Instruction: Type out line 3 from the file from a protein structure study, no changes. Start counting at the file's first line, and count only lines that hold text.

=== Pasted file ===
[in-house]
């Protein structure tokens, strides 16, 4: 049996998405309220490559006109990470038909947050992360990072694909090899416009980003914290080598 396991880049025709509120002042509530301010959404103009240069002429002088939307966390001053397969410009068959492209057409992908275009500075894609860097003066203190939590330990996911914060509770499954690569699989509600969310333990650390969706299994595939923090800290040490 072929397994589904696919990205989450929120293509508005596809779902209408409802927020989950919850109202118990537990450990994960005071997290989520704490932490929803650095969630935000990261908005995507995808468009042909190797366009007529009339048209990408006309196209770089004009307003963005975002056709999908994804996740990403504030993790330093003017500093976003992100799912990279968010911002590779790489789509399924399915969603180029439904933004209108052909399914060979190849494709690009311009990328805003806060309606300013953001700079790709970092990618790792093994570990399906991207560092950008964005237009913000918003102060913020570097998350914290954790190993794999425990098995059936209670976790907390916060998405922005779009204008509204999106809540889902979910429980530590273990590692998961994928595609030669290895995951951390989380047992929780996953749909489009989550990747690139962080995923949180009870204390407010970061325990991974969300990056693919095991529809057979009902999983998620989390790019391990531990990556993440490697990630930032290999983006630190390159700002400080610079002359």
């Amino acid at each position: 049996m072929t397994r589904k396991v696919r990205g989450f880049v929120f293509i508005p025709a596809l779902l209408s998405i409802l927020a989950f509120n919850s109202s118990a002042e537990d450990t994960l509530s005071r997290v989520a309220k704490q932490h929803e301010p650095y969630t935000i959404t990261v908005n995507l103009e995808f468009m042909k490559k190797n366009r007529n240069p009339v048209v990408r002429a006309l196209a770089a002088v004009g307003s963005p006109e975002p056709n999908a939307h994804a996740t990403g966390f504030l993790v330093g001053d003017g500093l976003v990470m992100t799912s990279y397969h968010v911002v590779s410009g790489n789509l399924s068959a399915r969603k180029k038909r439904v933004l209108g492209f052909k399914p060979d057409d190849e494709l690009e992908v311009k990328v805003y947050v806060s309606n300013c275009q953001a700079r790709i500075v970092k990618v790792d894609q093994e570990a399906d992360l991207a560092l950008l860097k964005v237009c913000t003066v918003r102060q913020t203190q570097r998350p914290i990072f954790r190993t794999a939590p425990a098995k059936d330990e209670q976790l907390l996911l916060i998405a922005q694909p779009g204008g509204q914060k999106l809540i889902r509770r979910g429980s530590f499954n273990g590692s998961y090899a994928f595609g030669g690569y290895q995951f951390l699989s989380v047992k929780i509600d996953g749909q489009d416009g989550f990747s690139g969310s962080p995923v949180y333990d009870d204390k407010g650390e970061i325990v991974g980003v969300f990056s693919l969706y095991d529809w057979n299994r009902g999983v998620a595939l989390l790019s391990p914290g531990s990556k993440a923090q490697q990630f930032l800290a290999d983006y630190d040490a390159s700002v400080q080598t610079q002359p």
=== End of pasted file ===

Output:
């Amino acid at each position: 049996m072929t397994r589904k396991v696919r990205g989450f880049v929120f293509i508005p025709a596809l779902l209408s998405i409802l927020a989950f509120n919850s109202s118990a002042e537990d450990t994960l509530s005071r997290v989520a309220k704490q932490h929803e301010p650095y969630t935000i959404t990261v908005n995507l103009e995808f468009m042909k490559k190797n366009r007529n240069p009339v048209v990408r002429a006309l196209a770089a002088v004009g307003s963005p006109e975002p056709n999908a939307h994804a996740t990403g966390f504030l993790v330093g001053d003017g500093l976003v990470m992100t799912s990279y397969h968010v911002v590779s410009g790489n789509l399924s068959a399915r969603k180029k038909r439904v933004l209108g492209f052909k399914p060979d057409d190849e494709l690009e992908v311009k990328v805003y947050v806060s309606n300013c275009q953001a700079r790709i500075v970092k990618v790792d894609q093994e570990a399906d992360l991207a560092l950008l860097k964005v237009c913000t003066v918003r102060q913020t203190q570097r998350p914290i990072f954790r190993t794999a939590p425990a098995k059936d330990e209670q976790l907390l996911l916060i998405a922005q694909p779009g204008g509204q914060k999106l809540i889902r509770r979910g429980s530590f499954n273990g590692s998961y090899a994928f595609g030669g690569y290895q995951f951390l699989s989380v047992k929780i509600d996953g749909q489009d416009g989550f990747s690139g969310s962080p995923v949180y333990d009870d204390k407010g650390e970061i325990v991974g980003v969300f990056s693919l969706y095991d529809w057979n299994r009902g999983v998620a595939l989390l790019s391990p914290g531990s990556k993440a923090q490697q990630f930032l800290a290999d983006y630190d040490a390159s700002v400080q080598t610079q002359p």